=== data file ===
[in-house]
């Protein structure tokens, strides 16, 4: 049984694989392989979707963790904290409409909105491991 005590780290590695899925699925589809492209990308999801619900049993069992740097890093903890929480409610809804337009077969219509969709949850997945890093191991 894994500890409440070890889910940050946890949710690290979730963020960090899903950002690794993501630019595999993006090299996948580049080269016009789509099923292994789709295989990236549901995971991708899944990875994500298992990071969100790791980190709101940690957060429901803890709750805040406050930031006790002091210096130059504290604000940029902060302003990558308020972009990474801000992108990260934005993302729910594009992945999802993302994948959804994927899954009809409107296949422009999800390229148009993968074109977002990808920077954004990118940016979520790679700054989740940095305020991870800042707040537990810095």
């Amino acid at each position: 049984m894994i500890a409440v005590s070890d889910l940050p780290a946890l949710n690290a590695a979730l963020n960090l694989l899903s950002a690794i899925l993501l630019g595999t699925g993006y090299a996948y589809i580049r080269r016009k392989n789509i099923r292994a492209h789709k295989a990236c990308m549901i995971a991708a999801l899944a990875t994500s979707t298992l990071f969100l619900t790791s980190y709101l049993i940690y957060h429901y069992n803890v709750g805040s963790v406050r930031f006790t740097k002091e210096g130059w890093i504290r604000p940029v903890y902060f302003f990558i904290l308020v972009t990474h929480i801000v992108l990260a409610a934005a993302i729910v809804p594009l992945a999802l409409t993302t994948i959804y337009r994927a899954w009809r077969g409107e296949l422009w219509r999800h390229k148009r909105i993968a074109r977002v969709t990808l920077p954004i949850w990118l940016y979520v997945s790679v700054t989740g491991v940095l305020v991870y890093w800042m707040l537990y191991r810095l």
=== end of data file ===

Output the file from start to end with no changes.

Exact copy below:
[in-house]
């Protein structure tokens, strides 16, 4: 049984694989392989979707963790904290409409909105491991 005590780290590695899925699925589809492209990308999801619900049993069992740097890093903890929480409610809804337009077969219509969709949850997945890093191991 894994500890409440070890889910940050946890949710690290979730963020960090899903950002690794993501630019595999993006090299996948580049080269016009789509099923292994789709295989990236549901995971991708899944990875994500298992990071969100790791980190709101940690957060429901803890709750805040406050930031006790002091210096130059504290604000940029902060302003990558308020972009990474801000992108990260934005993302729910594009992945999802993302994948959804994927899954009809409107296949422009999800390229148009993968074109977002990808920077954004990118940016979520790679700054989740940095305020991870800042707040537990810095």
């Amino acid at each position: 049984m894994i500890a409440v005590s070890d889910l940050p780290a946890l949710n690290a590695a979730l963020n960090l694989l899903s950002a690794i899925l993501l630019g595999t699925g993006y090299a996948y589809i580049r080269r016009k392989n789509i099923r292994a492209h789709k295989a990236c990308m549901i995971a991708a999801l899944a990875t994500s979707t298992l990071f969100l619900t790791s980190y709101l049993i940690y957060h429901y069992n803890v709750g805040s963790v406050r930031f006790t740097k002091e210096g130059w890093i504290r604000p940029v903890y902060f302003f990558i904290l308020v972009t990474h929480i801000v992108l990260a409610a934005a993302i729910v809804p594009l992945a999802l409409t993302t994948i959804y337009r994927a899954w009809r077969g409107e296949l422009w219509r999800h390229k148009r909105i993968a074109r977002v969709t990808l920077p954004i949850w990118l940016y979520v997945s790679v700054t989740g491991v940095l305020v991870y890093w800042m707040l537990y191991r810095l």